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COP26: Johnson urges Saudi crown prince 'to make progress' on climate deal

Discussion comes as Saudi energy minister denies accusations of hampering UN climate negotiations
Climate change activists dressed as world leaders pose for a photograph during a demonstration in the Forth and Clyde Canal in Glasgow on 9 November 2021, during COP26 (AFP)

British Prime Minister Boris Johnson spoke with Saudi Arabia's crown prince on Wednesday about the kingdom's climate pledges and the need to make "progress in negotiations" at the UN climate summit in Glasgow.

A spokesman for the prime minister said: "He [Johnson] welcomed Saudi Arabia's commitment to reach net zero by 2060 and their efforts to transition away from fossil fuels."

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But he added that Johnson also said that "all countries needed to come to the table with increased ambition if we are to keep the target of limiting global warming to 1.5C alive".

A draft COP26 agreement released by the UK presidency on Wednesday called on countries to accelerate the phasing out of the use of coal and subsidies for fossil fuels.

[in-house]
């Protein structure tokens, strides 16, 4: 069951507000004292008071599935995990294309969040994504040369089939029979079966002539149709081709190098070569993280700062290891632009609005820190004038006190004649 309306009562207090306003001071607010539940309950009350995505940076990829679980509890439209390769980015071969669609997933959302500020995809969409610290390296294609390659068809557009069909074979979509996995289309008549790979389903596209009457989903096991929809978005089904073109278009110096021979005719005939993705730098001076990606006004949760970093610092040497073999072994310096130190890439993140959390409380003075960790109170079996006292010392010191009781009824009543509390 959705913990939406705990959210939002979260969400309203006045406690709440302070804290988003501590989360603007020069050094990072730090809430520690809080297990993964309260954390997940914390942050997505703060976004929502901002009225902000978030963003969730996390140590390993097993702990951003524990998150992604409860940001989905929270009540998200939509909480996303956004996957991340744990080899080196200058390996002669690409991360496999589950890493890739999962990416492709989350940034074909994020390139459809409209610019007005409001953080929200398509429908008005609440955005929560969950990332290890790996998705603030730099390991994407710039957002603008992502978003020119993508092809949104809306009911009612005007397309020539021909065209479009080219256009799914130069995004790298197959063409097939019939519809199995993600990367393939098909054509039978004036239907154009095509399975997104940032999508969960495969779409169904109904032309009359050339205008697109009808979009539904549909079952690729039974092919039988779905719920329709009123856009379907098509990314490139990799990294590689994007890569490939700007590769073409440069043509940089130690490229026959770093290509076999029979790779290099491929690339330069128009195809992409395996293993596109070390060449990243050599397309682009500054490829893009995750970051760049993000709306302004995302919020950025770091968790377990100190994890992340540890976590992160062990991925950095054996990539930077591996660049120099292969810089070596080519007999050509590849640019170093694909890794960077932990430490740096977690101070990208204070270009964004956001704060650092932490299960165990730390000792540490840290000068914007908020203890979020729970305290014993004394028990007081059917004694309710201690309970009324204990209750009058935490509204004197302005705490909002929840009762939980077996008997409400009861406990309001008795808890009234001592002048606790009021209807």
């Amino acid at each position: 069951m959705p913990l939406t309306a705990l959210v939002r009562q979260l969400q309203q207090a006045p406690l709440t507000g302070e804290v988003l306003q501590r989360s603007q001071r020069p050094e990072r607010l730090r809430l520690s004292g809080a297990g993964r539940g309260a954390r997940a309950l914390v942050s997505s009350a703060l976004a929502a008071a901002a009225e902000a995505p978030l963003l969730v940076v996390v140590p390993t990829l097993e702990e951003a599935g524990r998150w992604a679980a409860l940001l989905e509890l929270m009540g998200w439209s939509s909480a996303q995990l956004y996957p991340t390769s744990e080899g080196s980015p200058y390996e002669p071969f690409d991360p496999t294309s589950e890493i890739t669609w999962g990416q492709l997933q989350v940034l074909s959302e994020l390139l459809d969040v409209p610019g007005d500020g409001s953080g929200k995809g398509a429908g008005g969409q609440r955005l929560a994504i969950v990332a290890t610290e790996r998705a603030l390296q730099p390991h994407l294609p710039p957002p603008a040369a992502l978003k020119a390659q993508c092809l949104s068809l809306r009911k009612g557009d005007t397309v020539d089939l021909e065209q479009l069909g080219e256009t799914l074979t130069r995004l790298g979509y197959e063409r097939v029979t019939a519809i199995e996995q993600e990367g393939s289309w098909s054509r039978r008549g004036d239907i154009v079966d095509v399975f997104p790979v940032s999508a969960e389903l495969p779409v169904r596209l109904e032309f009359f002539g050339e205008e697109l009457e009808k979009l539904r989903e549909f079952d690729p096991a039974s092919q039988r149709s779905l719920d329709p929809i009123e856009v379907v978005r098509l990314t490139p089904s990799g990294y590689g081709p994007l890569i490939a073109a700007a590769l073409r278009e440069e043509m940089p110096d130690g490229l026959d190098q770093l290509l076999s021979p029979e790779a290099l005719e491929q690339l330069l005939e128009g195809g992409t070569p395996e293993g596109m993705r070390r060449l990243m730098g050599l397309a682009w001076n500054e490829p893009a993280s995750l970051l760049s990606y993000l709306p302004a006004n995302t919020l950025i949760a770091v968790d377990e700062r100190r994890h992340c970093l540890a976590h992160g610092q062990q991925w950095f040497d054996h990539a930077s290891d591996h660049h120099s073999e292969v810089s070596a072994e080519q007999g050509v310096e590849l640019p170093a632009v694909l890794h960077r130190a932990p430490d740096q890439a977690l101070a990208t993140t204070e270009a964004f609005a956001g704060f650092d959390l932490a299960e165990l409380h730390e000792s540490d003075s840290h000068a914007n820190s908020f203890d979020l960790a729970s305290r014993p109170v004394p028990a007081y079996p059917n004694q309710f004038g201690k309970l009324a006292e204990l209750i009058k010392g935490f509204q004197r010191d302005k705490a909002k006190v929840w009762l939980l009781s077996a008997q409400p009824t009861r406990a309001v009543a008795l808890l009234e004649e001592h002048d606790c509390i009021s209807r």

Details of the conversation between Johnson and Crown Prince Mohammed bin Salman came amid reports that the kingdom, one of the largest oil producers and exporters in the world, appeared to be pushing back against the draft's recommendations.

'A cheat and a lie'

Saudi Arabia's top energy official said on Wednesday that efforts to tackle climate change should not have "any bias towards or against any particular source of energy".

Speaking in Glasgow, Energy Minister Prince Abdulaziz bin Salman Al Saud also said that efforts to combat climate change should not undermine global energy security and denied the kingdom was hampering international talks on the issue.

"It is imperative that we recognise the diversity of climate solutions, and the importance of emissions reduction as stipulated in the Paris Agreement, without any bias towards or against any particular source of energy," said Prince Abdulaziz.

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He added that negotiators should be "conscious of the special circumstances of the Less Developed Countries," some of which have been resisting calls for aggressive moves away from fossil fuels because of the economic costs.

"We should work together to help these countries mitigate the impact of climate change policies, without compromising their sustainable development," he said.
Several officials involved in the Glasgow talks have said that Saudi Arabia has been obstructing the progress of negotiations toward a strong deal, including by using procedural delay tactics.

“What you’ve been hearing is a false allegation, and a cheat and a lie,” Prince Abdulaziz said in response.

When asked by Reuters whether he agreed fossil fuels are the main driver of climate change, Prince Abdulaziz said: “No, I think there will be a good way forward. We should use all resources as long as we congregate around mitigating [the effects of climate change]."